Pride is the downfall of humanity in so many ways, but nowhere more so than in our relationships. Think about what is required in order to have a restored relationship with Jesus Christ. If I am to accept the gift of salvation that he offers to me, I must first confess that I am steeped in sin. I must acknowledge that it is impossible for me to save myself. I must receive Him as my absolute Lord – the sovereign God to whose will I must submit myself daily. That demands an enormous sacrifice of pride. As Jesus said, “If anyone wishes to come after Me, he must deny himself, and take up his cross and follow Me.” (Matthew 16:24) Such a sacrifice is so difficult for a sinner that it is only possible under the power of the Spirit. (Titus 3:5) What many of the ancient Israelites missed is that their animal sacrifices were actually supposed to point them to this internal sacrifice of pride.
Dietrich Bonhoeffer was never so right as when he wrote the words, “When Christ calls a man, He bids him come and die.” It is that denial of self, that death of pride, and that emptying of undue self-love that allows a person to be reconciled to God. And even as our relationships with others are linked to our standing before God, so we must similarly sacrifice our pride to restore harmony with our brothers and sisters.
Admitting that you have sinned is no easy task. If it were, the entire human race might be waltzing through the gates of heaven. Even for the believer who has been justified before God and regenerated by the power of the Spirit, the need for perpetual repentance and continual denial of pride can be overwhelming. Yet, if we are to have any hope of restoring those relationships, we must rely on the grace of God to bring about this greatest of miracles. Believe you me: it is easier to remove a mountain from the face of the earth than to remove that sinful pride from the heart of a human being.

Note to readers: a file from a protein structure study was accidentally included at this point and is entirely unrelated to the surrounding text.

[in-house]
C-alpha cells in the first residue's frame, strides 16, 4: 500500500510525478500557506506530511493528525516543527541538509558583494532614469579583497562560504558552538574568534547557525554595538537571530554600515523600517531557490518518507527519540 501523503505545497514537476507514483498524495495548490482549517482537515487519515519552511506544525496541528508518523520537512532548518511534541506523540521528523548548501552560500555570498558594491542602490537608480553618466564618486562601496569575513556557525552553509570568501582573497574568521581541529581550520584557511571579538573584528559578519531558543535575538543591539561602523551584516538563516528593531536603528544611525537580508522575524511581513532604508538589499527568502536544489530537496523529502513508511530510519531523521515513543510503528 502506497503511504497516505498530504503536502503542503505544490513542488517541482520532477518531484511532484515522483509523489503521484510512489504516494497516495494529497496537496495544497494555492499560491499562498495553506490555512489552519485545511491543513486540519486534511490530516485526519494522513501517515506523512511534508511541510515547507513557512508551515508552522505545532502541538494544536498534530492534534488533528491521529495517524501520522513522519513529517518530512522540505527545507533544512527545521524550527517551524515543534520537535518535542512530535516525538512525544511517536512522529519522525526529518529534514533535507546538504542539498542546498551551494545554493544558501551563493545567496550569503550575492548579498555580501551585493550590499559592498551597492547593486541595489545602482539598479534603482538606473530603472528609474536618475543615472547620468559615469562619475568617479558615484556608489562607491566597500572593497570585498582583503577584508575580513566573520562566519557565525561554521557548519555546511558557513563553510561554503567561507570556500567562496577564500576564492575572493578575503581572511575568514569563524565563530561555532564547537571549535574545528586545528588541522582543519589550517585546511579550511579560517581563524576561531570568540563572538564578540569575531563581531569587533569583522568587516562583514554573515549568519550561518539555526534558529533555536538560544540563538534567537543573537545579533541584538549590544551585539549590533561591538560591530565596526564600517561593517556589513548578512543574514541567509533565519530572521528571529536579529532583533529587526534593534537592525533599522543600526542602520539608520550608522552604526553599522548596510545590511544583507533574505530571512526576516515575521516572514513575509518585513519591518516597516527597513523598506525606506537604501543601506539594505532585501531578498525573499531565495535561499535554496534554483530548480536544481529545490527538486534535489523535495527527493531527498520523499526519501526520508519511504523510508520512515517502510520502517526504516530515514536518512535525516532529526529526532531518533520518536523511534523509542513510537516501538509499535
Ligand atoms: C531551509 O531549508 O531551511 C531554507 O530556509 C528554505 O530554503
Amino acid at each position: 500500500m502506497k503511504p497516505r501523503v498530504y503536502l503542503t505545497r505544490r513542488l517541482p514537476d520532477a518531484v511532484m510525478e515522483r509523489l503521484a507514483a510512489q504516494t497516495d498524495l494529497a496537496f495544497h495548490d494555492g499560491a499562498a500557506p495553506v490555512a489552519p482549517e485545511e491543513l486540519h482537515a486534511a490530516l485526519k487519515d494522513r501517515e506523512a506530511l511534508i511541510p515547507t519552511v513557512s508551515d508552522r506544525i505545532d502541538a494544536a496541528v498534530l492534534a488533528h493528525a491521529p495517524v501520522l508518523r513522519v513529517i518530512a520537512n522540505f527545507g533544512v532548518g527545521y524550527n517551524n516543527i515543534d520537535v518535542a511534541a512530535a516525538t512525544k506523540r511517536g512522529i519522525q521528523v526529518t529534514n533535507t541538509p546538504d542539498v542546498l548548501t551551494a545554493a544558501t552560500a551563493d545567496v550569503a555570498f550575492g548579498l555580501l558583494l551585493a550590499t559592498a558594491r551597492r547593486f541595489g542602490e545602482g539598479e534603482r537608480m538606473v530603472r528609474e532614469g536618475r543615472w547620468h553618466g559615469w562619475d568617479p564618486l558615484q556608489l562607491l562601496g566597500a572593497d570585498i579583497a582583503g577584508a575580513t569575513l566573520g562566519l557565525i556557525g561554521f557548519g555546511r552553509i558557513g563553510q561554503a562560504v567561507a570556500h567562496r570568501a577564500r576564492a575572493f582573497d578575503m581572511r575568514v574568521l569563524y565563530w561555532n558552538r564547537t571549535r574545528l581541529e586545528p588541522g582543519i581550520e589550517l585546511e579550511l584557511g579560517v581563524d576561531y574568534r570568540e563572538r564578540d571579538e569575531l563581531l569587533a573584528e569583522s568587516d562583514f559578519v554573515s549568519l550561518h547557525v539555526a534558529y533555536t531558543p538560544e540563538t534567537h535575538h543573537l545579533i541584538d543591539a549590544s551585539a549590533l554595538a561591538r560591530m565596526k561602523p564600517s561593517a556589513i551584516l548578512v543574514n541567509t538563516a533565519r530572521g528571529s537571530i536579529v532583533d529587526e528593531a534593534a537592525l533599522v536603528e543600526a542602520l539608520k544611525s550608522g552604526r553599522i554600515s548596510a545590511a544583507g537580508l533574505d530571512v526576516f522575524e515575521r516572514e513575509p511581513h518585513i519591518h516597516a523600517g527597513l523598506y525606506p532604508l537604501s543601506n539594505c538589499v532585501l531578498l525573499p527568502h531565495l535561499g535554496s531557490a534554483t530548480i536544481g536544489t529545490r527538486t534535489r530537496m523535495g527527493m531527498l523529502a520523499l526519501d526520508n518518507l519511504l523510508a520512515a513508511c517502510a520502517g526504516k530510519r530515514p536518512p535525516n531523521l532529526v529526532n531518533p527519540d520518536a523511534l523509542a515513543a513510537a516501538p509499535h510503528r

It is simply not possible to live together as partially sanctified people without a healthy dose of humility. Consider the Apostle Paul’s words to the Christians in Galatia.
Brethren, even if anyone is caught in any trespass, you who are spiritual, restore such a one in a spirit of gentleness; each one looking to yourself, so that you too will not be tempted. Bear one another’s burdens, and thereby fulfill the law of Christ. For if anyone thinks he is something when he is nothing, he deceives himself. But each one must examine his own work, and then he will have reason for boasting in regard to himself alone, and not in regard to another. For each one will bear his own load.